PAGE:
Mamakas is an elegant 85-seat Greek taverna on Ossington. Drawing on his heritage for inspiration, owner Thanos Tripi describes for me his childhood spent in kitchens while his mother and yia-yia cooked nightly feasts and the occasional 50-person dinner for the whole oikogĂŠneia .
Meant to mimic an open market, the room is built of white concrete blocks for an effect similar to stucco. The open kitchen is set upfront where a couple ex-chefs from Trinity Taverna , Seb Yacoubian and Pierre Restivo, fillet the daily catch, roast peppers and grill meats on display.
Bare bulbs are strung from the ceilings while herbs grow in the window sills to bring a little outdoors in. Lightboxes display playful renditions of Karaghiozis , traditional shadow puppets dressed up in ballerina tutus or chef hats - as if the originals weren't cheeky enough already.
The menu opens with mezze meant to be ordered a few at a time and shared around the table. Classic dishes like taramasalata ($6), fried kefalotiri cheese saganaki ($8) and spanakopita ($8) are all present, though there are opportunities to delve into less familiar territory with selections like glykadia ($14), a fried sweetbread dish with white wine and dill, or specials from the board like today's fried smelts ($14).
Fish is ordered daily and subject to change even more frequently than the rest of the seasonal menu. Should you like briny little fish (like I do) the opportunity should be seized when it presents itself. These ones are coated delicately, well seasoned and fried to a pale yellow. Half a lemon and aioli dip come on the side. That's it. As it turns out, fresh ingredients, simply prepared, is a common theme throughout the evening.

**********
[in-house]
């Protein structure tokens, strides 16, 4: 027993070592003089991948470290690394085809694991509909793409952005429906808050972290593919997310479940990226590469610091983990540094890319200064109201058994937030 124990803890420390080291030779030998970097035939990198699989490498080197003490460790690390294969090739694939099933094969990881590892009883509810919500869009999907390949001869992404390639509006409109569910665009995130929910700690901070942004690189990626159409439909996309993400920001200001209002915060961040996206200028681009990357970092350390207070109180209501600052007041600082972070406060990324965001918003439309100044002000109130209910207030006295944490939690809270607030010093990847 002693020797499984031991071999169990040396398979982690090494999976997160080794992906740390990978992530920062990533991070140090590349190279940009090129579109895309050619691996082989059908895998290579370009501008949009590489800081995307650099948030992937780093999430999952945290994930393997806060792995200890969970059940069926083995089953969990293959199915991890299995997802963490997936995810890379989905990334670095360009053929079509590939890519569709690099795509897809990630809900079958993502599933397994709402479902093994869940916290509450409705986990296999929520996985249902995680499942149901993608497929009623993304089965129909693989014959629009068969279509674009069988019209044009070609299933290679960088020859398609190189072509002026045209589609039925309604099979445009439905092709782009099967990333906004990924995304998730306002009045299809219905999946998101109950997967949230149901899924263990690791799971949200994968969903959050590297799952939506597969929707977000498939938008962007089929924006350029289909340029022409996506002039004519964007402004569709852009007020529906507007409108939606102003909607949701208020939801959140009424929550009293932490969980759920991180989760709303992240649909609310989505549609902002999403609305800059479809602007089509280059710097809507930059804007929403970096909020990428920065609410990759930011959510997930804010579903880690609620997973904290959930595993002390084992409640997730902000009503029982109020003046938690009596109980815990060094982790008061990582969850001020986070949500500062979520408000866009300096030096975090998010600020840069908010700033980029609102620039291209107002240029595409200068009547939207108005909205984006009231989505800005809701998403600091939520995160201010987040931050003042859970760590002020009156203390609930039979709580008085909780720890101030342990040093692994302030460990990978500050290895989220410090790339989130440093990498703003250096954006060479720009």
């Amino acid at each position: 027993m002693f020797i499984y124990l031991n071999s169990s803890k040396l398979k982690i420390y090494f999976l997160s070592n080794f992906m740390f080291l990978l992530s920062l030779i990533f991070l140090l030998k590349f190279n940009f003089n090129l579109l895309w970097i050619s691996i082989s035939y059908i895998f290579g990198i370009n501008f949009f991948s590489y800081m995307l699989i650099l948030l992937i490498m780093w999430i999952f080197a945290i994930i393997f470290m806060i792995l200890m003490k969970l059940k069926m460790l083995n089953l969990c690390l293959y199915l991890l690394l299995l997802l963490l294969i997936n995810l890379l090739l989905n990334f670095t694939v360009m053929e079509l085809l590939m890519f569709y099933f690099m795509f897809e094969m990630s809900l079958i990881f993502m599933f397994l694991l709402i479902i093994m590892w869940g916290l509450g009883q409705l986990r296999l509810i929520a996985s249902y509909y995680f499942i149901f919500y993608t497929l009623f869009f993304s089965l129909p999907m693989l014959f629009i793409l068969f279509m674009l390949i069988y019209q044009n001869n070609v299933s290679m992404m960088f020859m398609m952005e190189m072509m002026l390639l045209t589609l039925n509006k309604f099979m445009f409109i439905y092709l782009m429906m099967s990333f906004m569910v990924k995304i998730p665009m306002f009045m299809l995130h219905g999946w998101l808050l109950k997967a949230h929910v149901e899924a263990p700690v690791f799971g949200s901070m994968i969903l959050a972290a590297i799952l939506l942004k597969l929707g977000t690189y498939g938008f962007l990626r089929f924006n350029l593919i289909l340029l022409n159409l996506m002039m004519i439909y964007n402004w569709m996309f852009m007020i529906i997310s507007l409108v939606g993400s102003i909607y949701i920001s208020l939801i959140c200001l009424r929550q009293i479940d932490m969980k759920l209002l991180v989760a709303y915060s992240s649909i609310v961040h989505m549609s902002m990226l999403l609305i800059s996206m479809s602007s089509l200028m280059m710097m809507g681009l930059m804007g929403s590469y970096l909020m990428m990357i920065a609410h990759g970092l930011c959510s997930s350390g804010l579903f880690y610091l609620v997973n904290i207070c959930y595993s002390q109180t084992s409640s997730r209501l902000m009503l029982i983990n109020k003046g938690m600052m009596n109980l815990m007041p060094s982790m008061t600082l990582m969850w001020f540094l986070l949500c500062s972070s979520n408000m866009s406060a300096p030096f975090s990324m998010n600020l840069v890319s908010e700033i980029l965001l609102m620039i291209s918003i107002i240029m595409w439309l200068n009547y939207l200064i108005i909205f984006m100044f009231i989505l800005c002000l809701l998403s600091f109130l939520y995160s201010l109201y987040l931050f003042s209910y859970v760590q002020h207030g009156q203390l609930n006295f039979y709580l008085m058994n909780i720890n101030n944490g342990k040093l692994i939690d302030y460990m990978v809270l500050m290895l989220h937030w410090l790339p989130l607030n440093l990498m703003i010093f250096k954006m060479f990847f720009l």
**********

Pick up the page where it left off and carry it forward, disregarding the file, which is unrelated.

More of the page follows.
The horiatiki salad ($16) is composed of big chunks of Ontario hot house tomatoes, cucumbers, shallots, tapenade and a slab of crumbly, salty Dodonis feta. Olive oil and oregano finish it off, and again, that's it. I find it curious that it's August and the tomatoes are grown indoors, though it might save the dish outside the summer months.
"Every vegetable is cut to order," Tripi tells me. "Nothing sits in a holding pan." It's not a bad safeguard for keeping food fresh, but god help them if they're ever down a man at the salad station with a packed house.
Char-grilled lamb chops, padiakia ($24, top photo), are set over a swoosh of garlic tzatiki and doused in latholemo, a mix of extra virgin olive oil, lemon and oregano. With five chops per order there's enough to share, though it seems on the pricey side to enjoy alone considering that it's served without any accompaniments.
The all-Greek wine list starts at $8 a glass while bottles range from $39 to $80. There are neither draft beers or a cocktail list at present, though bottles from the motherland like Fix Hellas and Volkan are on offer for $6 to $8, and ouzo or tsipouro (a strong grappa-like spirit) are presented in mini bottles on ice ($14).
Mamakas is currently open daily from 6pm though brunch and lunch services are set to launch in September.
Photo by Jesse Milns.